Overall, the object of the game is to adopt as many dogs as possible. The adoption process involves paying attention to the wants and needs of the adopter and the dogs you are trying to adopt. Adopters will come into the shelter and usually have specific like/dislike traits (i.e. they want a mischievous dog, big dog, or big mischievous dog). Some will be incredibly enthusiastic about adopting and less picky, while others will be a bit picky. Adopters will periodically come to the shelter, but you can influence and increase their chances of visitation by engaging in community events, social media, and generating enough good reputation.
Most of your shelter’s income will come from adoption fees and the extra money will go towards quality of life upgrades (better kennels, pillows, TVs, etc.), building expansions and more again. As your shelter gets bigger and you find yourself overstretched, you can hire helpers to help you make sure all the puppies are well taken care of.
If the dog’s needs are not met, it will enter a state of neglect. Dogs with low welfare are more difficult to adopt and when dogs enter a neglected state, the shelter will face fines and fees as well as reputational damage.
A dog’s happiness can be increased by using a play area to engage in a few mini-games like fetch, scratch (giving lots of pets), and tug of war. Mini-games will not energize a dog that is in a current state of neglect.
There’s also a skill point system that allows players to unlock upgrades, like the play area. These points are earned through performance, so the better you do overall, the better you can make your shelter. You can also spend reputation points to unlock more skill points when you need a boost.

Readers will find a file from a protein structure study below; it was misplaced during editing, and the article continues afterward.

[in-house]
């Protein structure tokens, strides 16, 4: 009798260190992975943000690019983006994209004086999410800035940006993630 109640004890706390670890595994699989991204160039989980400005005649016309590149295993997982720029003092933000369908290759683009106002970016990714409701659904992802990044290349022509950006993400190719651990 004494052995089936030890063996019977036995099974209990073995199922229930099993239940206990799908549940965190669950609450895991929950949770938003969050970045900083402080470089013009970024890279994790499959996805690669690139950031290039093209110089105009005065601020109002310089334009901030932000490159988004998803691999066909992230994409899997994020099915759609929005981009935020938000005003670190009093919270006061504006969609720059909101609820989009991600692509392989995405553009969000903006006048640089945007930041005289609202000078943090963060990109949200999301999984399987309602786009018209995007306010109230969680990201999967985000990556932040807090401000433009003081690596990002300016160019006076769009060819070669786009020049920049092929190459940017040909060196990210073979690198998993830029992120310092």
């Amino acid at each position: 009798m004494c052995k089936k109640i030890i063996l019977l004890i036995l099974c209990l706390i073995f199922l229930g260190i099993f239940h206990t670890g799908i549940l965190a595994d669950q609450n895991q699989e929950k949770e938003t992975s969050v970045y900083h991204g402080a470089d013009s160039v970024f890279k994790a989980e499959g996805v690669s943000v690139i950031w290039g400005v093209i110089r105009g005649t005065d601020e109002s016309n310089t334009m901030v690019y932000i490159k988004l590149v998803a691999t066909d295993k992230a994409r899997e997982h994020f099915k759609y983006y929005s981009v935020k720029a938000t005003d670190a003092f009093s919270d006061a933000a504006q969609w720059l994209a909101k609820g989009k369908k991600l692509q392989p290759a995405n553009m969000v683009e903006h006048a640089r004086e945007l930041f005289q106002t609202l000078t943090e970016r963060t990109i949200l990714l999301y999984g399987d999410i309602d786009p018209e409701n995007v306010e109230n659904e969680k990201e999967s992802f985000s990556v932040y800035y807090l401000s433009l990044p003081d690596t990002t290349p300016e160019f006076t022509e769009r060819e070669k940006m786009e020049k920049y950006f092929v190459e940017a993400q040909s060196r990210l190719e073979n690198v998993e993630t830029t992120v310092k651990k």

At the end of each day, players receive a summary of your performance that day on your computer. The report will include money earned, money spent, skill points and grants available which will give you a boost if you complete certain tasks within a certain time frame. Because you’re on your computer, you can also shop or access the build menu.
To the rescue! worked to maintain as much realism in the game as possible. So much so that it even includes the possibility of euthanizing dogs. The developers wanted to show players the full scope of responsibility when running a dog shelter. She pointed out that the players are not rewarded for euthanizing dogs, and that this is not a viable strategy for successfully running an in-game shelter. Instead, it is absolutely considered a last resort.
Don’t worry though, if that’s not something you even want to consider, there’s a game setting that removes it from your game entirely:
“We didn’t want to hesitate,” Olivia said. “But we also understand that not everyone wants that experience in their game. It was really important for us to make the game accessible to people who weren’t comfortable with it.
The “not as negative as expected” reaction to his inclusion came as a surprise to the team.
“So many people who work in real shelters were surprised that we wanted to show it because it’s something no one wants to talk about,” Olivia said. “I think it’s important for sim games to do this more often, to think about the real implications of what’s in their game and to try to be serious and honest about things.”
I was excited about this game when I discovered (and supported) To the rescue! on Kickstarter, but after my chat/demo with Olivia, my hype is through the roof. As a huge fan of dogs and management simulation games, I can’t wait for the chance to play the full version of To the rescue!
you can follow To the rescue! on Twitter @ToTheRescueGame waiting for the game to arrive in the fourth quarter of the year!